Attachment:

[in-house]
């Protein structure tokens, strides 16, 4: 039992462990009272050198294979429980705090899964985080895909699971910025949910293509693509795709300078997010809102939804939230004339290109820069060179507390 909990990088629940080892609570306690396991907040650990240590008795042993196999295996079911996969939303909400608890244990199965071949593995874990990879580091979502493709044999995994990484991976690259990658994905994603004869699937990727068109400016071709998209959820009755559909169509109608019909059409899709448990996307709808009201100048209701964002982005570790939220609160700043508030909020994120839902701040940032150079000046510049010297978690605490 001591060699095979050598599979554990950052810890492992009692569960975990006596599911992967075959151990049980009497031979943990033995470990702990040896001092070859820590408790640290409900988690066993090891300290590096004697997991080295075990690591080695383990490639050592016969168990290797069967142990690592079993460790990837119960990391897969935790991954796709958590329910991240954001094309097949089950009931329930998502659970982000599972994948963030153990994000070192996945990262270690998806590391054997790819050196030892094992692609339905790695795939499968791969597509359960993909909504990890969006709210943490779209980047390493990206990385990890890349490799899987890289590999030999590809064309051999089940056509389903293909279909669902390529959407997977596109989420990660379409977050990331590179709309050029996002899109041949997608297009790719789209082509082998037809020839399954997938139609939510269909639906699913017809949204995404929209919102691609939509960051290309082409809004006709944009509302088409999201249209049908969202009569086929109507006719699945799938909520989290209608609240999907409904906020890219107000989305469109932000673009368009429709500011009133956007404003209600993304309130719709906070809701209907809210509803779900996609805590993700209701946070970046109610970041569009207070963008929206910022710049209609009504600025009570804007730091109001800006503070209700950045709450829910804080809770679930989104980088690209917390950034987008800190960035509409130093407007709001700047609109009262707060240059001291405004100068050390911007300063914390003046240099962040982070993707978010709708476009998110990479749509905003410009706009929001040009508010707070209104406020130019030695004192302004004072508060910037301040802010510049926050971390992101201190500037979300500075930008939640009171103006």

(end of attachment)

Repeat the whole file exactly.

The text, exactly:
[in-house]
């Protein structure tokens, strides 16, 4: 039992462990009272050198294979429980705090899964985080895909699971910025949910293509693509795709300078997010809102939804939230004339290109820069060179507390 909990990088629940080892609570306690396991907040650990240590008795042993196999295996079911996969939303909400608890244990199965071949593995874990990879580091979502493709044999995994990484991976690259990658994905994603004869699937990727068109400016071709998209959820009755559909169509109608019909059409899709448990996307709808009201100048209701964002982005570790939220609160700043508030909020994120839902701040940032150079000046510049010297978690605490 001591060699095979050598599979554990950052810890492992009692569960975990006596599911992967075959151990049980009497031979943990033995470990702990040896001092070859820590408790640290409900988690066993090891300290590096004697997991080295075990690591080695383990490639050592016969168990290797069967142990690592079993460790990837119960990391897969935790991954796709958590329910991240954001094309097949089950009931329930998502659970982000599972994948963030153990994000070192996945990262270690998806590391054997790819050196030892094992692609339905790695795939499968791969597509359960993909909504990890969006709210943490779209980047390493990206990385990890890349490799899987890289590999030999590809064309051999089940056509389903293909279909669902390529959407997977596109989420990660379409977050990331590179709309050029996002899109041949997608297009790719789209082509082998037809020839399954997938139609939510269909639906699913017809949204995404929209919102691609939509960051290309082409809004006709944009509302088409999201249209049908969202009569086929109507006719699945799938909520989290209608609240999907409904906020890219107000989305469109932000673009368009429709500011009133956007404003209600993304309130719709906070809701209907809210509803779900996609805590993700209701946070970046109610970041569009207070963008929206910022710049209609009504600025009570804007730091109001800006503070209700950045709450829910804080809770679930989104980088690209917390950034987008800190960035509409130093407007709001700047609109009262707060240059001291405004100068050390911007300063914390003046240099962040982070993707978010709708476009998110990479749509905003410009706009929001040009508010707070209104406020130019030695004192302004004072508060910037301040802010510049926050971390992101201190500037979300500075930008939640009171103006």